Text conventions

General appearance of text

The Microsoft Windows release of HAMLET II requires the text in question to exist already in a file stored in the Windows ANSI character set. In the event of difficulty, use CONVERT first on the file to be read.

To avoid any possible misunderstanding in reading the text, it may be advisable that it should be stored in plain text format, but the program may also be applied successfully to files in the format of widely-used word-processing programs. The checking of a sample of text is nevertheless always advisable to be sure that special characters used by word-processing packages do not result in later unexpected effects.

HAMLET distinguishes separate words in the input as continuous strings of 'letters', separated by 'punctuation', spaces, or the end of a line. The program contains default definitions of recognised sets of letters and punctuation suitable for most purposes and all european languages. On encountering unrecognised characters, HAMLET and WORDLIST allow direct amendment of letters to be recognised, and their appropriate sorting order, according to the conventions of the language selected.

It should, however, be noted that the program may be confused by numbers containing decimal points or commas into increasing the word count on each group of numerals: e.g. 60,000 may be read as two separate words containing the strings '60' and '000' separated by a comma. Normally this is of no great consequence, but is mentioned here to emphasize again the importance of prior knowledge of the properties of a textfile and the need for pre-editing in cases where the above features are of real significance to the meaning of the text.

If any word in the original text requires continuation from one line of input to the next, a hyphen ('-') should always be used as the last character of the line to be continued, to indicate that the characters from the beginning of the next line form part of the current word. Otherwise, the end of a line (or a #13 character) will automatically be regarded as marking the end of the current word on input, with the possibility that some words may become inadvertently divided. Upper- and lower-case letters may be separately regarded or treated as equivalent. The latter option, of course, will normally regard words beginning sentences as different from the same words occurring later. Such words will have to be explicitly and separately specified in the vocabulary list if they are not to be missed. Hence the importance of knowing the basic vocabulary of the text before considering the use of HAMLET. Care is needed here, as an inadvertent choice e.g. of case-sensitive searching when the search list has been specified as case-insensitive can lead to unexpected results.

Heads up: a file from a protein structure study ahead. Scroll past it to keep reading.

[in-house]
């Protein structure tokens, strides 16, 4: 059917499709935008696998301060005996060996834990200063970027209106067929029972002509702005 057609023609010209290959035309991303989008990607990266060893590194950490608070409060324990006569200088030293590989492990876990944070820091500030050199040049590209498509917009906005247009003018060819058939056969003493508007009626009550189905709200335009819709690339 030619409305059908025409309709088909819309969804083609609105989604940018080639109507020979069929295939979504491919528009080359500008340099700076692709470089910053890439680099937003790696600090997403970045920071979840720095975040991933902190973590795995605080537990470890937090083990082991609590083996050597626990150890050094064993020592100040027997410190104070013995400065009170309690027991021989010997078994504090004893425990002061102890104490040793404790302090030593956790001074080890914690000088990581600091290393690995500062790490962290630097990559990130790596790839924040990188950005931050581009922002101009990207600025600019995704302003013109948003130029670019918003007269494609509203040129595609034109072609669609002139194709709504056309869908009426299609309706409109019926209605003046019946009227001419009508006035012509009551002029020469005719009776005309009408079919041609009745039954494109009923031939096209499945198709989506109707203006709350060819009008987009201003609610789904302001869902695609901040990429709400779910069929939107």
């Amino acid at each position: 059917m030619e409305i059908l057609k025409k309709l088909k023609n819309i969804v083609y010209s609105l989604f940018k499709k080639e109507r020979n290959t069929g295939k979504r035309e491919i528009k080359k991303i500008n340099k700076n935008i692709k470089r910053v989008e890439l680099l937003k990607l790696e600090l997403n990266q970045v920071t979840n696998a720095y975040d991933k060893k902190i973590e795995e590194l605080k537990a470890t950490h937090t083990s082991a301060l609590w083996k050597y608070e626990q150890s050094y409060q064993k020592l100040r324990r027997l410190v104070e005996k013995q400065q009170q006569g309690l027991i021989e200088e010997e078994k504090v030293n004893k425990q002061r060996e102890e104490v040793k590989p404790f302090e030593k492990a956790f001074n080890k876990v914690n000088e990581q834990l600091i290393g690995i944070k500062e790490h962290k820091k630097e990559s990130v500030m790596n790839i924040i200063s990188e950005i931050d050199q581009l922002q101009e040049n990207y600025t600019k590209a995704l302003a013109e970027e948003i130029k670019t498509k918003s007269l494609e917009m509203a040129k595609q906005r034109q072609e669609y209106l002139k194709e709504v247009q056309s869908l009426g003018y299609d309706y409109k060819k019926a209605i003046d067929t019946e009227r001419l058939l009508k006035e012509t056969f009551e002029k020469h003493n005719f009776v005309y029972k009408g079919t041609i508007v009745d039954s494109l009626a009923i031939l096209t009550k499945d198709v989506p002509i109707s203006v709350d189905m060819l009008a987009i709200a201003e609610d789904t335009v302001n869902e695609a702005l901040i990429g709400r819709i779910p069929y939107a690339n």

Special characters

The characters '<' and '>' are, by default, regarded as comment delimiters. This is intended to permit the addition of comment in the text, without prejudicing the normal word search functions. All text appearing between these characters will be disregarded, unless they are explicitly declared as characters to ignore, as described in the following paragraph.

It may be that the text contains characters which should not be considered as part of the text itself but do not normally occur in punctuation. Such characters (e.g. '#', '~' , '¿') sometimes occur systematically in source files but should be ignored when making comparisons in HAMLET. Several different characters may even optionally be used in preparatory editing of the text, for example to delimit major text components, but must be chosen to serve this purpose alone, since they must not be allowed to become confused with ordinary text and punctuation. Characters used in this way can be declared to be ignored in the appropriate box in the options window. They will then be skipped in looking for matching words.